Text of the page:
War of the Rebellion: Serial 119 Page 1044 PRISONERS OF WAR AND STATE, ETC.

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remainder about daybreak on the morning of the 11th, two of whom were recaptured. The tunnel had been opened beneath a bunk in the east end of Barrack G, and had escaped the observation of the inspecting officer, the prisoners having concealed it by replacing and nailing down the boards immediately over it each day. The outlet of the tunnel was under the guard walk and concealed from the sentinel by it. The prison barracks are carefully inspected each day by an officer especially charged with that duty, and as an additional precaution a patrol is constantly on duty during the night to see that the prisoners retire to their quarters at the proper hour and that nothing of an unusual character occurs. The tunnel in question was about eleven feet in length, and from information since received was several weeks in construction, the dirt from it being carefully conveyed in buckets mixed with ashes from the stoves and the sweepings from the floors of their quarters while policing each morning. I would respectfully state that since the above occurrence four similar attempts at tunneling have been made in different localities of the prison, each of which was unsuccessful.

Very respectfully, your obedient servant,

A. A. STEVENS,

Colonel, Commanding Camp Morton.

[Indorsement.]

OFFICE COMMISSARY-GENERAL OF PRISONERS,

Washington, D. C., March 21, 1864.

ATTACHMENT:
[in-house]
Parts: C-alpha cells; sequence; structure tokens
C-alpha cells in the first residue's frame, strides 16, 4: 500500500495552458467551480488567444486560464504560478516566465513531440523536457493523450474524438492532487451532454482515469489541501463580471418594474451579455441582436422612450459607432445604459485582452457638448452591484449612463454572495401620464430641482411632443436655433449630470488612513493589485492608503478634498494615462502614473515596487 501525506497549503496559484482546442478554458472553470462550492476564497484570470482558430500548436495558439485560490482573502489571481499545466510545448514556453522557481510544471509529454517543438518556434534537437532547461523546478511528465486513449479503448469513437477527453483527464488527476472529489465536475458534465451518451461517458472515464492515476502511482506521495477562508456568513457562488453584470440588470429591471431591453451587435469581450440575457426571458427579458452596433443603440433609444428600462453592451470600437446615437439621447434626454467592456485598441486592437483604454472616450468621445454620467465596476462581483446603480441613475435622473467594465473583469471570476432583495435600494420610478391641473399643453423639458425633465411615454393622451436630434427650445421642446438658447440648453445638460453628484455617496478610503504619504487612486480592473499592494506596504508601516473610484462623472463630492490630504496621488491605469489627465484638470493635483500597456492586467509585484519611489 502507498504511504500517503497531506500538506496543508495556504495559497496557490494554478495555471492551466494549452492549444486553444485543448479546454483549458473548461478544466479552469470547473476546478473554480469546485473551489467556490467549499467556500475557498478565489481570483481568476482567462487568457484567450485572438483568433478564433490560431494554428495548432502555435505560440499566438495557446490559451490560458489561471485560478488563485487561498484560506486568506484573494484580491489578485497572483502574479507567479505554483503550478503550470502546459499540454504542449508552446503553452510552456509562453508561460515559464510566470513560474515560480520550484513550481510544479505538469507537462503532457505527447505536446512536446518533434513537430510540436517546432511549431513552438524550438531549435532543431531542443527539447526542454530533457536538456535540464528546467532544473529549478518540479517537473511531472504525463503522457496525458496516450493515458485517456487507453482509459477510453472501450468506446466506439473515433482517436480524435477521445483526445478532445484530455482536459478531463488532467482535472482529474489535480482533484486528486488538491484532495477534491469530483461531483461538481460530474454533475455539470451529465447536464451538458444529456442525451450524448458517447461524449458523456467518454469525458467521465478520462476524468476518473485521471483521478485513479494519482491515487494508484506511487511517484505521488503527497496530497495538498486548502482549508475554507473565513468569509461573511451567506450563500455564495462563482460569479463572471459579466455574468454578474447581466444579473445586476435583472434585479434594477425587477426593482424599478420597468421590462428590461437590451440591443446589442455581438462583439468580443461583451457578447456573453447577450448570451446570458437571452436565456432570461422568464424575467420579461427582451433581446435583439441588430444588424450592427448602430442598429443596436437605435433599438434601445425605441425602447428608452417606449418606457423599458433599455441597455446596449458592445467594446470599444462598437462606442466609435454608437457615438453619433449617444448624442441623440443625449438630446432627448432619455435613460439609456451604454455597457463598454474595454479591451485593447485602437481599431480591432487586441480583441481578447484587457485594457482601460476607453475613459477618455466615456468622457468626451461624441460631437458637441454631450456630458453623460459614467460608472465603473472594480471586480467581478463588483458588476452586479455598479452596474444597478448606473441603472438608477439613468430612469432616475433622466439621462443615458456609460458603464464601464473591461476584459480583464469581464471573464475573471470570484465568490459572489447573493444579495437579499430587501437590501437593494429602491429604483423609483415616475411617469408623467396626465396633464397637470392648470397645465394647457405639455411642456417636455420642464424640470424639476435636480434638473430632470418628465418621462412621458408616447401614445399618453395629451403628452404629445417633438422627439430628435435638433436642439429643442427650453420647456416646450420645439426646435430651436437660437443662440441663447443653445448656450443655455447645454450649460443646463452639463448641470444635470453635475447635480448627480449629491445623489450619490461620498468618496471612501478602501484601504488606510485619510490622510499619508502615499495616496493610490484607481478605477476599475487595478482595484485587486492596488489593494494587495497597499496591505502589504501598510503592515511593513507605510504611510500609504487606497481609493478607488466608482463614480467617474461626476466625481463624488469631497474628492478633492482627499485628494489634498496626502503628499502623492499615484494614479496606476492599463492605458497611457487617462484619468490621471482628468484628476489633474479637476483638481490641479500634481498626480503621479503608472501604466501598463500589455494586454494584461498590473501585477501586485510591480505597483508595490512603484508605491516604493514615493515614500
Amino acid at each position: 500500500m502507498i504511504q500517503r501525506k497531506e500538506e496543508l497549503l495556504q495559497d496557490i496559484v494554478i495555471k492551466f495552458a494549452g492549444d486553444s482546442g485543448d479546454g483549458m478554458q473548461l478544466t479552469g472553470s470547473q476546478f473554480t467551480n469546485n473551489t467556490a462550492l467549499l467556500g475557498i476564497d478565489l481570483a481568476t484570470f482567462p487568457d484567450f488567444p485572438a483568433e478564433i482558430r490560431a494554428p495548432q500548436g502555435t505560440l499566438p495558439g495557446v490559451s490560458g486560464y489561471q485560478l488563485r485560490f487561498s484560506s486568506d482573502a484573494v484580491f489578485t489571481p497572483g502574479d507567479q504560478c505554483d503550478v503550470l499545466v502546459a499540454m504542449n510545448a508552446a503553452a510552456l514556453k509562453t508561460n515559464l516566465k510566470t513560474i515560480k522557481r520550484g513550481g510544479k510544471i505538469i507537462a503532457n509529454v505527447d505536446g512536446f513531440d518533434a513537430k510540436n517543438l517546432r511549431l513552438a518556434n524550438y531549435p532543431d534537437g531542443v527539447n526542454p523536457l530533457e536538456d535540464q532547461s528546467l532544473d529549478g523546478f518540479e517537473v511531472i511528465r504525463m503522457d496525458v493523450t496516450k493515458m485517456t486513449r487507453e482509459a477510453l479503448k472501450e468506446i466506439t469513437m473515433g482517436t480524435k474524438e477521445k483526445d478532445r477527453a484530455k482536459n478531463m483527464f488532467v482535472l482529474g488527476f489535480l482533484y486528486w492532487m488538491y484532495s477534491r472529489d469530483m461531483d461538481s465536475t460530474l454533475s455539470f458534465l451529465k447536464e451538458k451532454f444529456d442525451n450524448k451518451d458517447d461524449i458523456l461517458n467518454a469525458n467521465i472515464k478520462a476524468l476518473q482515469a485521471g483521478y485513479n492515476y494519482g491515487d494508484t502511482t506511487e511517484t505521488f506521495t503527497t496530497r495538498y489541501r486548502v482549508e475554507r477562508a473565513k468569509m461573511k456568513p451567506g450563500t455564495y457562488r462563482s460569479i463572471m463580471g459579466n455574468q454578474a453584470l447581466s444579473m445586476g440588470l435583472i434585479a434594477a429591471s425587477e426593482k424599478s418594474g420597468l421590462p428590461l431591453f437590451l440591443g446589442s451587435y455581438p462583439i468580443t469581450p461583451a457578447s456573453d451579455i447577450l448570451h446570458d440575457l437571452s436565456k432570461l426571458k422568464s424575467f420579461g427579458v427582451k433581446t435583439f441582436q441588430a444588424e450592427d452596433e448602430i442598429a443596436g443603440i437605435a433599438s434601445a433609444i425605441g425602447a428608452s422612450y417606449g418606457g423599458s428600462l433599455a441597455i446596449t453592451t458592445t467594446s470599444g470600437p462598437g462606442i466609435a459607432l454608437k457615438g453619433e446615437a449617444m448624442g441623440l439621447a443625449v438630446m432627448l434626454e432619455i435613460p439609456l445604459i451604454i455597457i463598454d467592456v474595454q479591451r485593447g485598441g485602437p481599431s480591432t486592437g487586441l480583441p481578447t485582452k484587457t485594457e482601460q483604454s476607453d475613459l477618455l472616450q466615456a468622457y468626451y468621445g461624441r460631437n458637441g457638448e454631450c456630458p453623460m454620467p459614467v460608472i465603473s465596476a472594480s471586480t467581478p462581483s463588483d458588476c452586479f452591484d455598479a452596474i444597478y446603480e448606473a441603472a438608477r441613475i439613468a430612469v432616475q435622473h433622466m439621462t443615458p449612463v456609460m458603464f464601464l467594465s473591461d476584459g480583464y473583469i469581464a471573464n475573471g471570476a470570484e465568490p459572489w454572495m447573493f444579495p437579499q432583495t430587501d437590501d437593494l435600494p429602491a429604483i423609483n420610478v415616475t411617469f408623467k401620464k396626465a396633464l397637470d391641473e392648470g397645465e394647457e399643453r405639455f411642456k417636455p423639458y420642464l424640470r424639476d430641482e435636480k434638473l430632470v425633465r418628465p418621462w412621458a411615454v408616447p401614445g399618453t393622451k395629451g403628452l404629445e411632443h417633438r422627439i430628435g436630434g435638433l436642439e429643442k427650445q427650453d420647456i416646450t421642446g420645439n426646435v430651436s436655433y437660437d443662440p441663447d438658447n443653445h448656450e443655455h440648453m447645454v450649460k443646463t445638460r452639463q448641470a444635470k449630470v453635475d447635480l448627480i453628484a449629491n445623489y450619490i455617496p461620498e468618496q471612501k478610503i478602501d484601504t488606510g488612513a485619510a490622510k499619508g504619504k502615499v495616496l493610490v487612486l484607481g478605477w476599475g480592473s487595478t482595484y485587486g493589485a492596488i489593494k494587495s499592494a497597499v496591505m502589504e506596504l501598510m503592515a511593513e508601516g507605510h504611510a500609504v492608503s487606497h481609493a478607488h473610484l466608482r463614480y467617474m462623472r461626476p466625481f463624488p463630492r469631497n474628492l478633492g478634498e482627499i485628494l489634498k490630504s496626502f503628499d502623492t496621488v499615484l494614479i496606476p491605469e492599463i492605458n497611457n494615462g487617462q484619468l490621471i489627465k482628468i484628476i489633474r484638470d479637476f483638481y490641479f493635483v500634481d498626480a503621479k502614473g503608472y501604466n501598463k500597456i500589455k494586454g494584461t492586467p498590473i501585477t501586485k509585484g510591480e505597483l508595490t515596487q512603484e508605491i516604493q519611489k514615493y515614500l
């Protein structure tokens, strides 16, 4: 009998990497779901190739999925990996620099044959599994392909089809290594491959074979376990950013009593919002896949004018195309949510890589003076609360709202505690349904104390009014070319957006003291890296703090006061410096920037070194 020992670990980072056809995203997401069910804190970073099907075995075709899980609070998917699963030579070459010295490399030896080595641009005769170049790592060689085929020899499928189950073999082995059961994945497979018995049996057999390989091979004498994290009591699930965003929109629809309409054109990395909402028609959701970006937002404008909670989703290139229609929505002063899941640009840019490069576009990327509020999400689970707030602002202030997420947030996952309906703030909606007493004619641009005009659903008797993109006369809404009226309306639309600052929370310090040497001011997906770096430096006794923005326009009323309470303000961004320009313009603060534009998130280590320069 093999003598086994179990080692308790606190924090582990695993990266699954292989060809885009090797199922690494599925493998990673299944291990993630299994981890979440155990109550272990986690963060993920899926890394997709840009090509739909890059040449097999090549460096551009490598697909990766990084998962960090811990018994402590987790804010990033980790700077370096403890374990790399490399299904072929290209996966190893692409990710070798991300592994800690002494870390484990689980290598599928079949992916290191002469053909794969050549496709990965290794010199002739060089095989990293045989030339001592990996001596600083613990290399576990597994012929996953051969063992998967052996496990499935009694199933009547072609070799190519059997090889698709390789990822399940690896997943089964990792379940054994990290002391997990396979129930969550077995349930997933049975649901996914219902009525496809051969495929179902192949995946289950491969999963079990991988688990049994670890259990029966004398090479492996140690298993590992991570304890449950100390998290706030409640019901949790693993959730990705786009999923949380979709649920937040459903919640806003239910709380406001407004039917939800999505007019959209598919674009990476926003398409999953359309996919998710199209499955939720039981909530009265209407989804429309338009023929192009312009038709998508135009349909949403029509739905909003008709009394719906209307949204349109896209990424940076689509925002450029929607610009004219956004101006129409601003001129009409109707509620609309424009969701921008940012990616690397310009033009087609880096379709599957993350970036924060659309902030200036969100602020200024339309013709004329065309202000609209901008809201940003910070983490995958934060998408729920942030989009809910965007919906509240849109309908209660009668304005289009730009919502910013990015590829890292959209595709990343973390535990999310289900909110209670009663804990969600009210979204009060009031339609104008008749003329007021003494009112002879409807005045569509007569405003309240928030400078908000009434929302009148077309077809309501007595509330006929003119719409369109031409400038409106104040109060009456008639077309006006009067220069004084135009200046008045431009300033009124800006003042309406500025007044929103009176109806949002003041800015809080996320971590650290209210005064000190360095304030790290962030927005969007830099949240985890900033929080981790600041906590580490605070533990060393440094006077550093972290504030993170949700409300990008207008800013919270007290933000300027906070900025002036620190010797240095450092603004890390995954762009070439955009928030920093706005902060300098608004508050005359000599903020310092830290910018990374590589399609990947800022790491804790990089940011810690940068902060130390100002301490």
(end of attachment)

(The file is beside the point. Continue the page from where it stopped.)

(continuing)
Respectfully submitted to the Secretary of War for his information. Colonel Stevens is a reliable and attentive officer ad will spare no efforts to prevent the escape of prisoners.

W. HOFFMAN,

Colonel Third Infantry and Commissary-General of Prisoners.

HDQRS. DEPARTMENT OF THE CUMBERLAND,

OFFICE PROVOST-MARSHAL-GENERAL,

Nashville, Tenn., March 13, 1864.

Colonel W. HOFFMAN,

Commissary-General of Prisoners, Washington, D. C.:

COLONEL: I have the honor to report that I have made a thorough inspection of the State penitentiary and the several U. S. Army general hospitals at this post where prisoners of war are detained, a detailed report of which I forward herewith. I shall leave here to-morrow a. m. for Memphis, Tenn. I wrote you from this place on the 11th instant, acknowledging receipt of telegram of 9th instant, and reporting movements.

Very respectfully, your obedient servant,

A. M. CLARK,

Surgeon and Acting Medical Inspector of Prisoners of War.

[Inclosure.]

HDQRS. DEPARTMENT OF THE CUMBERLAND,

OFFICE PROVOST-MARSHAL-GENERAL,

Nashville, Tenn., March 13, 1864.

Colonel W. HOFFMAN,

Commissary-General of Prisoners, Washington, D. C.:

COLONEL: I have the honor to make the following report of inspection of the penitentiary and the several hospitals at this post where